Java Desktop Apps?

Hi, so I recently discovered the online MOOC.fi, the free java programming course, and have just started it. What struck me is the introduction said its a write once, run anywhere platform. And i’ve been following the first couple of topics just fine on my Linux laptop.

So how come it is never mentioned along with they likes of snaps and flatpaks and appimages etc? It seems to be something that works cross platform, are there fundamental issues with it that mean nobody makes desktop apps with java?

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Don’t you still have to install a JRE (Java Runtime Environment) for java apps to work? This used to be one of the drawbacks to coding in java – “You can use my app, if you have this other program running.” Generally, the idea is that when a program is “compiled” it runs stand alone without the need for the RE. Maybe things have changed as i have not stayed up to date in this area.

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I don’t know much about this free course you’ve mentioned. I hope you find it useful; I might look into it too.

I first used Java in the mid-late 90s when it was new and upcoming and have continued to use it as and when I code. The write-once-run-anywhere philosophy of Java did become a little muddied especially of late when Android and iOS gained popularity. One definite advantage for me though, is code I write on Linux will generally run without altering or recompiling on Windows (if I have to use Windows, which is rare).

The JRE (Java Runtime Environment) is needed to run compiled Java code, because Java targets a virtual machine for the compiled code to run on which is implemented in the JRE for a particular platform, with the JRE interfacing with native OS as needed.

Flatpaks, Snaps and AppImage run on the native Linux platform as far as I am aware, even if they’re in containers to some extent, so they’re a bit different in that respect. Just my thoughts :slight_smile:

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Developers choose different tools/stacks for different reasons. Java is great, but it never really delivered on the promise of “write once, run everywhere” (although many would argue with me on this). Some of the disadvantages of Java in regards to desktop apps:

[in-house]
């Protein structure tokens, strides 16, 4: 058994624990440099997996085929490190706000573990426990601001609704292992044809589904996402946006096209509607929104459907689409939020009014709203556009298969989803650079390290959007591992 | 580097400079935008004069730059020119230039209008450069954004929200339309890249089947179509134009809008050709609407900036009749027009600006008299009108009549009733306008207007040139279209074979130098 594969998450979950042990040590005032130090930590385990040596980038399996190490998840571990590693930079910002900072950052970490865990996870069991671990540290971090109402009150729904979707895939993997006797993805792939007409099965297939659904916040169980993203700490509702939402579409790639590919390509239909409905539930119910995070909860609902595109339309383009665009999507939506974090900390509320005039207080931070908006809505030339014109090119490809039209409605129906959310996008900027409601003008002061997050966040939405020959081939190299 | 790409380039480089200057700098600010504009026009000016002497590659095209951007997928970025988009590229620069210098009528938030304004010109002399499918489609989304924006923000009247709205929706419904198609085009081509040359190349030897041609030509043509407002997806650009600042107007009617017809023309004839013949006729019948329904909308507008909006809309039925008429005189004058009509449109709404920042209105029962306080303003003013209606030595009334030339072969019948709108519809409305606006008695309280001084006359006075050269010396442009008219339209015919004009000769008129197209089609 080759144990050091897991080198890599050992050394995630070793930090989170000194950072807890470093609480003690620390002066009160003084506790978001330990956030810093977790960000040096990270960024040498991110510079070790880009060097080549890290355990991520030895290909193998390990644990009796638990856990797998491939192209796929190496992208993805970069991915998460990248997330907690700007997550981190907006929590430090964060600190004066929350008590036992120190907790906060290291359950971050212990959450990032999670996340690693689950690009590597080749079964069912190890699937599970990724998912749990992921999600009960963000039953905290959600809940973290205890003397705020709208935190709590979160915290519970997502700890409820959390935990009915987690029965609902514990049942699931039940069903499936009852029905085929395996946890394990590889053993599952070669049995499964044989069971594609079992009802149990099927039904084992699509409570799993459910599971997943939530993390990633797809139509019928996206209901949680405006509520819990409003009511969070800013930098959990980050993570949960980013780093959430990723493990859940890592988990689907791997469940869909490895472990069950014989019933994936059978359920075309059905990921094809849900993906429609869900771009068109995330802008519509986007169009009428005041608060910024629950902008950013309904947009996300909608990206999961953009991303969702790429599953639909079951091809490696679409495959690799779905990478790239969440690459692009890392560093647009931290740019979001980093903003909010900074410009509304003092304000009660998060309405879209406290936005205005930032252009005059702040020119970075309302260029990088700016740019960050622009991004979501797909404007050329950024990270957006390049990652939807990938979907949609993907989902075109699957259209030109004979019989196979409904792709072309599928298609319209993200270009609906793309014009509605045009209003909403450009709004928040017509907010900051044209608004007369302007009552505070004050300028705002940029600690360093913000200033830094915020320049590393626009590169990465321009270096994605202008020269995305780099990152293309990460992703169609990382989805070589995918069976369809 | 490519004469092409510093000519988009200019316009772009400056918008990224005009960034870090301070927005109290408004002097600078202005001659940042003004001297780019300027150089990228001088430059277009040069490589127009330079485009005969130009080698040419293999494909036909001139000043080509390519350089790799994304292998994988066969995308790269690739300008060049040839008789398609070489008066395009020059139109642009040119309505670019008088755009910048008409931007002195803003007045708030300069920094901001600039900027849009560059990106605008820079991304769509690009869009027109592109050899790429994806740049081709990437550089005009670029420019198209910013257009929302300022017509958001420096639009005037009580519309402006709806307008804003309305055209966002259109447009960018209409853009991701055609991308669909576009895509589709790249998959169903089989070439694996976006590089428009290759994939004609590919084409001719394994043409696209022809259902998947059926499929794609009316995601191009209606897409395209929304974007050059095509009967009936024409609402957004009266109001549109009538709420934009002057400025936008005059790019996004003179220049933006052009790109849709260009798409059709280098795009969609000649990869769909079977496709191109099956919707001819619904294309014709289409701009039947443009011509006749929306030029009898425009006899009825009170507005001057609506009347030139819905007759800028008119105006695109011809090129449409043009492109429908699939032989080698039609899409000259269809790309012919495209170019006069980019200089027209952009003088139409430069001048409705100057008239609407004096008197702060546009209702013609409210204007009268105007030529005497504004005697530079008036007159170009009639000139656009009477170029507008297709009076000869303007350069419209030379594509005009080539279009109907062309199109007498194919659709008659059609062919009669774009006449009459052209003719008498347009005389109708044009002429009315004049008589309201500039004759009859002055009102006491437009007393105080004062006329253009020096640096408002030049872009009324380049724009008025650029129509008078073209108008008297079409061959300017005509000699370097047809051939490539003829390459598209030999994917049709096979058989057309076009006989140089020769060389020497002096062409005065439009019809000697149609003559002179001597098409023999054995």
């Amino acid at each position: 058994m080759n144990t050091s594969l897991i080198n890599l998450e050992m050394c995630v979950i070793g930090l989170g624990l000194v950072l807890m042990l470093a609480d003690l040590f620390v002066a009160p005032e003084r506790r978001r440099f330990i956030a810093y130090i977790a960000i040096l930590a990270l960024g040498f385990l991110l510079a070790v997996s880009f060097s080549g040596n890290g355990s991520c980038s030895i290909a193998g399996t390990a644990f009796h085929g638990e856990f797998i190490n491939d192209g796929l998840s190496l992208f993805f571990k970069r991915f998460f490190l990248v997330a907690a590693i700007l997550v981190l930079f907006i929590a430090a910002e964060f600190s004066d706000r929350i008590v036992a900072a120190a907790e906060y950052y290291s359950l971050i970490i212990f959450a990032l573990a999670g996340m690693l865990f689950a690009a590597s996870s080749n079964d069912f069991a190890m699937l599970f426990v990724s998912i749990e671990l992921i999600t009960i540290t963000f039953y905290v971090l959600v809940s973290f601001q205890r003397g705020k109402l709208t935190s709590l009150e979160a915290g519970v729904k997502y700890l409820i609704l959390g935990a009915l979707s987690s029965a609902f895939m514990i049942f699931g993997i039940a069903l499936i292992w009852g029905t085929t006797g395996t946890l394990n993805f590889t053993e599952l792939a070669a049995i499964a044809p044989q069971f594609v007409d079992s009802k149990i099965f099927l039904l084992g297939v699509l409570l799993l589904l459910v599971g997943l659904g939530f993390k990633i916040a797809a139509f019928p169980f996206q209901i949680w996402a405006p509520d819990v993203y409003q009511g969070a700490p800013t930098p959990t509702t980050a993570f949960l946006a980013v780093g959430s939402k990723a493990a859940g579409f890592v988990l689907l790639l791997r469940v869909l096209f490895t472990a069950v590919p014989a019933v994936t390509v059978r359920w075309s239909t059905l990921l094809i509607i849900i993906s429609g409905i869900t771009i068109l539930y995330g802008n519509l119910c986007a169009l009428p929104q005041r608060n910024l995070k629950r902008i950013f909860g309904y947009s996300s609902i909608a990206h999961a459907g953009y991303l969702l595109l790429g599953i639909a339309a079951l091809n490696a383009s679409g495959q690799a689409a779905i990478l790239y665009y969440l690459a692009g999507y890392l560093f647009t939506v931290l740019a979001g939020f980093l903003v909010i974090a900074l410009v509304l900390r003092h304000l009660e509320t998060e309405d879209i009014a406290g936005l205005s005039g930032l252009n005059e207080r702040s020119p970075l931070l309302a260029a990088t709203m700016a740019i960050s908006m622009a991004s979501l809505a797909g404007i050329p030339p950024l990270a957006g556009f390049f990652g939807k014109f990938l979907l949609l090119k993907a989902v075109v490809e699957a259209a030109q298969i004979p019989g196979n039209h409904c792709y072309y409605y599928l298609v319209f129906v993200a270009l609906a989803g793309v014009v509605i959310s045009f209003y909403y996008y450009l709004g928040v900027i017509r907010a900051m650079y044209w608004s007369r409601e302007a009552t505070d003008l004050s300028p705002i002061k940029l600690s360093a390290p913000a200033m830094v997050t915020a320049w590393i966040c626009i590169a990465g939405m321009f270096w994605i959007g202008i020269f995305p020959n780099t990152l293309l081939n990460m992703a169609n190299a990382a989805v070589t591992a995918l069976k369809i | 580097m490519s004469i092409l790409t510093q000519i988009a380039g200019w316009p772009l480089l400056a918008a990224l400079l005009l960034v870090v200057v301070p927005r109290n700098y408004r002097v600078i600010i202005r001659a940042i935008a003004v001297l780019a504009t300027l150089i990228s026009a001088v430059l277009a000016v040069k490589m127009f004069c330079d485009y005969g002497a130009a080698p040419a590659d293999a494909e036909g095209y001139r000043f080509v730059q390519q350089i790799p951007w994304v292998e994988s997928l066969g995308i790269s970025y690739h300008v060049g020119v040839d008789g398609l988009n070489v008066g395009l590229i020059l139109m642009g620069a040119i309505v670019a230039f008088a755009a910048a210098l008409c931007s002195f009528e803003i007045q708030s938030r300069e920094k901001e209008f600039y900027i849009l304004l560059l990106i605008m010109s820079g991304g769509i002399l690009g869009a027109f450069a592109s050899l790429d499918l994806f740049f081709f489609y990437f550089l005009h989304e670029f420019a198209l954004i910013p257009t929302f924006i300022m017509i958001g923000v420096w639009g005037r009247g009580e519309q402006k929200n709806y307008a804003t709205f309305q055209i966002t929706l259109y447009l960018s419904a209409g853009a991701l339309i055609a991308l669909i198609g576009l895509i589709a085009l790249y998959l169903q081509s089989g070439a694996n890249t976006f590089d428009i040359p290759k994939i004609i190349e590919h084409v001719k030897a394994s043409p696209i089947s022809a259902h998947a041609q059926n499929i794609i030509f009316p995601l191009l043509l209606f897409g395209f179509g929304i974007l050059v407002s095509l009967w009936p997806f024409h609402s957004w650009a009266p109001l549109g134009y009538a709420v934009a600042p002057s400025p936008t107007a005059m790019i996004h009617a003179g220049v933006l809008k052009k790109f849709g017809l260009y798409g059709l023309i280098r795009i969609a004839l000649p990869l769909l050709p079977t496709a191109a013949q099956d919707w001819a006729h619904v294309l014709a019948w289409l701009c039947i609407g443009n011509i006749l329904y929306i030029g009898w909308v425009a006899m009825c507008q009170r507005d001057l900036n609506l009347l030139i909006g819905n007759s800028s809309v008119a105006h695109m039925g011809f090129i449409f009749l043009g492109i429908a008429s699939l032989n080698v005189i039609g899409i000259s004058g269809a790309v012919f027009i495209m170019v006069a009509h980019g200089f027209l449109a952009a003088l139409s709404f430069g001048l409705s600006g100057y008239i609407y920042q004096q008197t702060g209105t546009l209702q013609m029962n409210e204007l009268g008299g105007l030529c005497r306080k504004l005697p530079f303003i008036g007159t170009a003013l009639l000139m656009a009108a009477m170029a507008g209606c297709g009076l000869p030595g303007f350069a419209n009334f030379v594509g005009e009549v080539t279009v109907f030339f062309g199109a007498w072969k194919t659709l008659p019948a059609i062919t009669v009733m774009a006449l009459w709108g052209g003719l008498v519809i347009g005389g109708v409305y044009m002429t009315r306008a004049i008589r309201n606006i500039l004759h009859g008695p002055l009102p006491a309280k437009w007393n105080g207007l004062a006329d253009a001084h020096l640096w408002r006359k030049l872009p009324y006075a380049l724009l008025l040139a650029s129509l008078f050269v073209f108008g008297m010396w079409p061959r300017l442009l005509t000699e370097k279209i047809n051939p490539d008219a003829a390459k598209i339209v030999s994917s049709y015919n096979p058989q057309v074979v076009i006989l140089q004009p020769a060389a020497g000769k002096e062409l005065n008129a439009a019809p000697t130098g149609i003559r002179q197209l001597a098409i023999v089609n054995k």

• It’s heavy (takes up lots of space, uses lots of memory).
  • You need the JVM (Java Vritual Machine) on the client.
  • Desktop theming - it doesn’t keep the operating system’s “native theming”.

Here’s a quick example using the Swing GUI framework:

import javax.swing.*;  

public class SwingExample {  
  public static void main(String[] args) {  
    JFrame frame = new JFrame();
    JButton button = new JButton("Hello there!");  
    button.setBounds(100,100,200, 40);
    frame.add(button);  
          
    frame.setSize(400,500);
    frame.setLayout(null);
    frame.setVisible(true);
  }  
}

Compile with: javac SwingExample.java
Run with: java SwingExample

Take a look at memory usage (in MB):

ps afu | awk 'NR>1 {$5=int($5/1024)"M";}{ print;}' | grep SwingExample

On my system:

andy 84842 0.0 0.0 6M 2272 pts/6 S+ 13:28 0:00 \_ grep SwingExample
andy 83086 0.2 0.2 10418M 70112 pts/4 Sl+ 13:24 0:00 \_ java SwingExample

Don’t get me wrong - many awesome desktop apps have been written with Java, such as LibreOffice, Eclipse, IntelliJ (Android Studio) etc…All I’m saying is it’s not a magical solution. Sometimes it just doesn’t make sense to roll with Java (and one of the many Java GUI frameworks out there), although sometimes it does :slight_smile:

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And just for fun:

import java.awt.BorderLayout;
import java.awt.Color;
import java.awt.Graphics;
import javax.swing.JFrame;